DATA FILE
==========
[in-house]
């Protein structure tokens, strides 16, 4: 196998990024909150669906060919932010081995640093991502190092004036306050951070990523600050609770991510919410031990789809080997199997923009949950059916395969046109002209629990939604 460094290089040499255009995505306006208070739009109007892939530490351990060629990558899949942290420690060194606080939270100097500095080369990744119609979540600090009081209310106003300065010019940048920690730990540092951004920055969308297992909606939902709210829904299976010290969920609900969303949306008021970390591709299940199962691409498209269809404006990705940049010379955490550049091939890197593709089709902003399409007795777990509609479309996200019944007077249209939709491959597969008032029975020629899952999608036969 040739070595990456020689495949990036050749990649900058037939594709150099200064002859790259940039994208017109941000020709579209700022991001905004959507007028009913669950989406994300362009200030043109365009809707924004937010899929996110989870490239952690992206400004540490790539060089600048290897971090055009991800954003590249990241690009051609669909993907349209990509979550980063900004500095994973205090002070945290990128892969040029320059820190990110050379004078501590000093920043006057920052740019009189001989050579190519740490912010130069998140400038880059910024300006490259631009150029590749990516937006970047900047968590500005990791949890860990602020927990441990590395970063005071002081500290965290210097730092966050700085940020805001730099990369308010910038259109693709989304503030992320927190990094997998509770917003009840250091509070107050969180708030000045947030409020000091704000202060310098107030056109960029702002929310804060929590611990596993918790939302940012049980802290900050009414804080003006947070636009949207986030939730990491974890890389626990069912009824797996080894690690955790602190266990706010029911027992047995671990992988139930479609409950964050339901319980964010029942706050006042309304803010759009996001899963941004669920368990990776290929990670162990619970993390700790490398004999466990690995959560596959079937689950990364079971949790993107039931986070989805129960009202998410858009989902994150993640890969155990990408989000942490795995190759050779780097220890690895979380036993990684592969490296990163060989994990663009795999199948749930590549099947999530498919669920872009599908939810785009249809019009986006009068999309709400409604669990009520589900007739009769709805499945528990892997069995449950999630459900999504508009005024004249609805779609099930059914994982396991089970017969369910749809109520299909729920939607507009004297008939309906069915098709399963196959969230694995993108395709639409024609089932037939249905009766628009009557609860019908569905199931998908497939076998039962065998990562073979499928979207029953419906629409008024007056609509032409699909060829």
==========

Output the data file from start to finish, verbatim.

[in-house]
């Protein structure tokens, strides 16, 4: 196998990024909150669906060919932010081995640093991502190092004036306050951070990523600050609770991510919410031990789809080997199997923009949950059916395969046109002209629990939604 460094290089040499255009995505306006208070739009109007892939530490351990060629990558899949942290420690060194606080939270100097500095080369990744119609979540600090009081209310106003300065010019940048920690730990540092951004920055969308297992909606939902709210829904299976010290969920609900969303949306008021970390591709299940199962691409498209269809404006990705940049010379955490550049091939890197593709089709902003399409007795777990509609479309996200019944007077249209939709491959597969008032029975020629899952999608036969 040739070595990456020689495949990036050749990649900058037939594709150099200064002859790259940039994208017109941000020709579209700022991001905004959507007028009913669950989406994300362009200030043109365009809707924004937010899929996110989870490239952690992206400004540490790539060089600048290897971090055009991800954003590249990241690009051609669909993907349209990509979550980063900004500095994973205090002070945290990128892969040029320059820190990110050379004078501590000093920043006057920052740019009189001989050579190519740490912010130069998140400038880059910024300006490259631009150029590749990516937006970047900047968590500005990791949890860990602020927990441990590395970063005071002081500290965290210097730092966050700085940020805001730099990369308010910038259109693709989304503030992320927190990094997998509770917003009840250091509070107050969180708030000045947030409020000091704000202060310098107030056109960029702002929310804060929590611990596993918790939302940012049980802290900050009414804080003006947070636009949207986030939730990491974890890389626990069912009824797996080894690690955790602190266990706010029911027992047995671990992988139930479609409950964050339901319980964010029942706050006042309304803010759009996001899963941004669920368990990776290929990670162990619970993390700790490398004999466990690995959560596959079937689950990364079971949790993107039931986070989805129960009202998410858009989902994150993640890969155990990408989000942490795995190759050779780097220890690895979380036993990684592969490296990163060989994990663009795999199948749930590549099947999530498919669920872009599908939810785009249809019009986006009068999309709400409604669990009520589900007739009769709805499945528990892997069995449950999630459900999504508009005024004249609805779609099930059914994982396991089970017969369910749809109520299909729920939607507009004297008939309906069915098709399963196959969230694995993108395709639409024609089932037939249905009766628009009557609860019908569905199931998908497939076998039962065998990562073979499928979207029953419906629409008024007056609509032409699909060829």